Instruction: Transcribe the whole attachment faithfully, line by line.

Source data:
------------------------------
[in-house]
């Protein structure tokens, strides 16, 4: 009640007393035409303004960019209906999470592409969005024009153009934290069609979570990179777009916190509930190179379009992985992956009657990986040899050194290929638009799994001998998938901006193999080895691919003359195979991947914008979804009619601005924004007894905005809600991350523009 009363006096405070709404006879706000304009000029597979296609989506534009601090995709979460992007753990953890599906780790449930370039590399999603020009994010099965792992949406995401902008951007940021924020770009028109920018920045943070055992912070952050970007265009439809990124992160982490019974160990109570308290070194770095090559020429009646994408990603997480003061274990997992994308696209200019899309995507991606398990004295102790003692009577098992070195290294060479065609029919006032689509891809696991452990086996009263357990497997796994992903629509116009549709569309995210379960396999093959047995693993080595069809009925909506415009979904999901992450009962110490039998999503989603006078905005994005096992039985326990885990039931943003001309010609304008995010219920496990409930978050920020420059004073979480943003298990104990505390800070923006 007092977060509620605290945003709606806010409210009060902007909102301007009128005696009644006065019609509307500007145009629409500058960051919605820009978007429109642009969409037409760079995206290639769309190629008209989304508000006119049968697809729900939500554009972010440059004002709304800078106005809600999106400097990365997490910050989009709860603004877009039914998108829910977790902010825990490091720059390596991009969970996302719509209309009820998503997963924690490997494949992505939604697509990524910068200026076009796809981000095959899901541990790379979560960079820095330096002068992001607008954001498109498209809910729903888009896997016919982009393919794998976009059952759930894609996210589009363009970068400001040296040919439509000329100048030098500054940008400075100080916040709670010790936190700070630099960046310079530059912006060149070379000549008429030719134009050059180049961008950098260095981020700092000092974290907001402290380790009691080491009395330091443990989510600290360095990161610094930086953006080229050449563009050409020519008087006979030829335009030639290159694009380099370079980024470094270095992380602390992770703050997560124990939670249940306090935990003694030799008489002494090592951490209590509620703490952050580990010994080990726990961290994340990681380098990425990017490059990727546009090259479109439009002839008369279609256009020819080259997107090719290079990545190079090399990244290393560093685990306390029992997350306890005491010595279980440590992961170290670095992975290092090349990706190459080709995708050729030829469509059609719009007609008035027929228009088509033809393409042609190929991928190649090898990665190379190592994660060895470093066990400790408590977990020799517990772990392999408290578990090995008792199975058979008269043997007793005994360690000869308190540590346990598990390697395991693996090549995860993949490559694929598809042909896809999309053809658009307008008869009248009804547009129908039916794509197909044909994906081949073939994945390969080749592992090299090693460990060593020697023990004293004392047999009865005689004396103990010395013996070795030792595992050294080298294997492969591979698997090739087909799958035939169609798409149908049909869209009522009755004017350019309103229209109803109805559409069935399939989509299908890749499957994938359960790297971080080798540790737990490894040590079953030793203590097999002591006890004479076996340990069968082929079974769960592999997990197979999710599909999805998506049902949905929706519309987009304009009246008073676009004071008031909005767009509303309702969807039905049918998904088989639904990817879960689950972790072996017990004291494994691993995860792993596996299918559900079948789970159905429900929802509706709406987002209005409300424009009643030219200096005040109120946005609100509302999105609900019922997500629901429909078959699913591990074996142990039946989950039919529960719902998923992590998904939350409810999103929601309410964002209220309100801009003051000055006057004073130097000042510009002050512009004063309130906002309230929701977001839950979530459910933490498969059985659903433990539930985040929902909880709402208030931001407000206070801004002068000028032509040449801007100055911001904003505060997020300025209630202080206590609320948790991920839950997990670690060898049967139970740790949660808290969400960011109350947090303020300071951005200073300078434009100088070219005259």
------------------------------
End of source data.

[in-house]
């Protein structure tokens, strides 16, 4: 009640007393035409303004960019209906999470592409969005024009153009934290069609979570990179777009916190509930190179379009992985992956009657990986040899050194290929638009799994001998998938901006193999080895691919003359195979991947914008979804009619601005924004007894905005809600991350523009 009363006096405070709404006879706000304009000029597979296609989506534009601090995709979460992007753990953890599906780790449930370039590399999603020009994010099965792992949406995401902008951007940021924020770009028109920018920045943070055992912070952050970007265009439809990124992160982490019974160990109570308290070194770095090559020429009646994408990603997480003061274990997992994308696209200019899309995507991606398990004295102790003692009577098992070195290294060479065609029919006032689509891809696991452990086996009263357990497997796994992903629509116009549709569309995210379960396999093959047995693993080595069809009925909506415009979904999901992450009962110490039998999503989603006078905005994005096992039985326990885990039931943003001309010609304008995010219920496990409930978050920020420059004073979480943003298990104990505390800070923006 007092977060509620605290945003709606806010409210009060902007909102301007009128005696009644006065019609509307500007145009629409500058960051919605820009978007429109642009969409037409760079995206290639769309190629008209989304508000006119049968697809729900939500554009972010440059004002709304800078106005809600999106400097990365997490910050989009709860603004877009039914998108829910977790902010825990490091720059390596991009969970996302719509209309009820998503997963924690490997494949992505939604697509990524910068200026076009796809981000095959899901541990790379979560960079820095330096002068992001607008954001498109498209809910729903888009896997016919982009393919794998976009059952759930894609996210589009363009970068400001040296040919439509000329100048030098500054940008400075100080916040709670010790936190700070630099960046310079530059912006060149070379000549008429030719134009050059180049961008950098260095981020700092000092974290907001402290380790009691080491009395330091443990989510600290360095990161610094930086953006080229050449563009050409020519008087006979030829335009030639290159694009380099370079980024470094270095992380602390992770703050997560124990939670249940306090935990003694030799008489002494090592951490209590509620703490952050580990010994080990726990961290994340990681380098990425990017490059990727546009090259479109439009002839008369279609256009020819080259997107090719290079990545190079090399990244290393560093685990306390029992997350306890005491010595279980440590992961170290670095992975290092090349990706190459080709995708050729030829469509059609719009007609008035027929228009088509033809393409042609190929991928190649090898990665190379190592994660060895470093066990400790408590977990020799517990772990392999408290578990090995008792199975058979008269043997007793005994360690000869308190540590346990598990390697395991693996090549995860993949490559694929598809042909896809999309053809658009307008008869009248009804547009129908039916794509197909044909994906081949073939994945390969080749592992090299090693460990060593020697023990004293004392047999009865005689004396103990010395013996070795030792595992050294080298294997492969591979698997090739087909799958035939169609798409149908049909869209009522009755004017350019309103229209109803109805559409069935399939989509299908890749499957994938359960790297971080080798540790737990490894040590079953030793203590097999002591006890004479076996340990069968082929079974769960592999997990197979999710599909999805998506049902949905929706519309987009304009009246008073676009004071008031909005767009509303309702969807039905049918998904088989639904990817879960689950972790072996017990004291494994691993995860792993596996299918559900079948789970159905429900929802509706709406987002209005409300424009009643030219200096005040109120946005609100509302999105609900019922997500629901429909078959699913591990074996142990039946989950039919529960719902998923992590998904939350409810999103929601309410964002209220309100801009003051000055006057004073130097000042510009002050512009004063309130906002309230929701977001839950979530459910933490498969059985659903433990539930985040929902909880709402208030931001407000206070801004002068000028032509040449801007100055911001904003505060997020300025209630202080206590609320948790991920839950997990670690060898049967139970740790949660808290969400960011109350947090303020300071951005200073300078434009100088070219005259």